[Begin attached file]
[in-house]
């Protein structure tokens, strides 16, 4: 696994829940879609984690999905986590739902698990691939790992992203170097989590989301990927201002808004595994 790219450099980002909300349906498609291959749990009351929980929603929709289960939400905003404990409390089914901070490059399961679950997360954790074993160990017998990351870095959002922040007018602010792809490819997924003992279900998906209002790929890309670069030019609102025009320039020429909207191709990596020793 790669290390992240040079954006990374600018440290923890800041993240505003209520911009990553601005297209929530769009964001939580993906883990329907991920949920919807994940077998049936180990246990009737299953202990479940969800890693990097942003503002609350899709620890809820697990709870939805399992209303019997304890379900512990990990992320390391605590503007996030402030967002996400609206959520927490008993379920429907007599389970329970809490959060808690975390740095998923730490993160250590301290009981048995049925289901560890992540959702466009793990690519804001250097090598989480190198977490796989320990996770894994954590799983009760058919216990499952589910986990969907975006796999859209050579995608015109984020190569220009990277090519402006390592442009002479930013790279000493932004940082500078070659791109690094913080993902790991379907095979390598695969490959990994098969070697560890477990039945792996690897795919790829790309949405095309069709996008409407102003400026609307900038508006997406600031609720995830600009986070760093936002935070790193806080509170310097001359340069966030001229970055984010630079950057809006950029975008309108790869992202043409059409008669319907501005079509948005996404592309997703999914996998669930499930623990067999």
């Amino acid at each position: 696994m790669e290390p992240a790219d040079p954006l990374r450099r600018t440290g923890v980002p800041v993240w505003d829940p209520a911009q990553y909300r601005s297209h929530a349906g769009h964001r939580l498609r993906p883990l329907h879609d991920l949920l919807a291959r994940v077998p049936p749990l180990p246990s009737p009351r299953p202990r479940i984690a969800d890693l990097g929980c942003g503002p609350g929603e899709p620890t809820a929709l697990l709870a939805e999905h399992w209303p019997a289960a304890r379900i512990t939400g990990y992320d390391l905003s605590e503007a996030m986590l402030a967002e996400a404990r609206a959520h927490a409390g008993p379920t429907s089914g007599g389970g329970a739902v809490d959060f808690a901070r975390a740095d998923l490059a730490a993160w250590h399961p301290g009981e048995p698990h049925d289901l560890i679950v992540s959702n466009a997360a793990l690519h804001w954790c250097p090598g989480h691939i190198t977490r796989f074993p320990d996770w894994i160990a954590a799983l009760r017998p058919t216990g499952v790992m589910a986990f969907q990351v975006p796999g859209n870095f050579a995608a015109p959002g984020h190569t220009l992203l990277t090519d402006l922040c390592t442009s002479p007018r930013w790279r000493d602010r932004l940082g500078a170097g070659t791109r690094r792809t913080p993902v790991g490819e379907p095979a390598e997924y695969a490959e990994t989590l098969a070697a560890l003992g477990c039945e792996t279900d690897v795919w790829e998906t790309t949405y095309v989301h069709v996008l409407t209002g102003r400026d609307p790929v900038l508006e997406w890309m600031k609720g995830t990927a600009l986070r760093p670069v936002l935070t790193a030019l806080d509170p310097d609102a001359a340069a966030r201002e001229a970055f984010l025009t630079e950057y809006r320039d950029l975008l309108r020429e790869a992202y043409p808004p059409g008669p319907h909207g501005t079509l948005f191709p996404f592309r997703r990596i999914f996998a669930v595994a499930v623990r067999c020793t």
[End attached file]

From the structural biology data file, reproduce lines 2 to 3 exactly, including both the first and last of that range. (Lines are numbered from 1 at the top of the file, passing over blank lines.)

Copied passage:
């Protein structure tokens, strides 16, 4: 696994829940879609984690999905986590739902698990691939790992992203170097989590989301990927201002808004595994 790219450099980002909300349906498609291959749990009351929980929603929709289960939400905003404990409390089914901070490059399961679950997360954790074993160990017998990351870095959002922040007018602010792809490819997924003992279900998906209002790929890309670069030019609102025009320039020429909207191709990596020793 790669290390992240040079954006990374600018440290923890800041993240505003209520911009990553601005297209929530769009964001939580993906883990329907991920949920919807994940077998049936180990246990009737299953202990479940969800890693990097942003503002609350899709620890809820697990709870939805399992209303019997304890379900512990990990992320390391605590503007996030402030967002996400609206959520927490008993379920429907007599389970329970809490959060808690975390740095998923730490993160250590301290009981048995049925289901560890992540959702466009793990690519804001250097090598989480190198977490796989320990996770894994954590799983009760058919216990499952589910986990969907975006796999859209050579995608015109984020190569220009990277090519402006390592442009002479930013790279000493932004940082500078070659791109690094913080993902790991379907095979390598695969490959990994098969070697560890477990039945792996690897795919790829790309949405095309069709996008409407102003400026609307900038508006997406600031609720995830600009986070760093936002935070790193806080509170310097001359340069966030001229970055984010630079950057809006950029975008309108790869992202043409059409008669319907501005079509948005996404592309997703999914996998669930499930623990067999």
């Amino acid at each position: 696994m790669e290390p992240a790219d040079p954006l990374r450099r600018t440290g923890v980002p800041v993240w505003d829940p209520a911009q990553y909300r601005s297209h929530a349906g769009h964001r939580l498609r993906p883990l329907h879609d991920l949920l919807a291959r994940v077998p049936p749990l180990p246990s009737p009351r299953p202990r479940i984690a969800d890693l990097g929980c942003g503002p609350g929603e899709p620890t809820a929709l697990l709870a939805e999905h399992w209303p019997a289960a304890r379900i512990t939400g990990y992320d390391l905003s605590e503007a996030m986590l402030a967002e996400a404990r609206a959520h927490a409390g008993p379920t429907s089914g007599g389970g329970a739902v809490d959060f808690a901070r975390a740095d998923l490059a730490a993160w250590h399961p301290g009981e048995p698990h049925d289901l560890i679950v992540s959702n466009a997360a793990l690519h804001w954790c250097p090598g989480h691939i190198t977490r796989f074993p320990d996770w894994i160990a954590a799983l009760r017998p058919t216990g499952v790992m589910a986990f969907q990351v975006p796999g859209n870095f050579a995608a015109p959002g984020h190569t220009l992203l990277t090519d402006l922040c390592t442009s002479p007018r930013w790279r000493d602010r932004l940082g500078a170097g070659t791109r690094r792809t913080p993902v790991g490819e379907p095979a390598e997924y695969a490959e990994t989590l098969a070697a560890l003992g477990c039945e792996t279900d690897v795919w790829e998906t790309t949405y095309v989301h069709v996008l409407t209002g102003r400026d609307p790929v900038l508006e997406w890309m600031k609720g995830t990927a600009l986070r760093p670069v936002l935070t790193a030019l806080d509170p310097d609102a001359a340069a966030r201002e001229a970055f984010l025009t630079e950057y809006r320039d950029l975008l309108r020429e790869a992202y043409p808004p059409g008669p319907h909207g501005t079509l948005f191709p996404f592309r997703r990596i999914f996998a669930v595994a499930v623990r067999c020793t």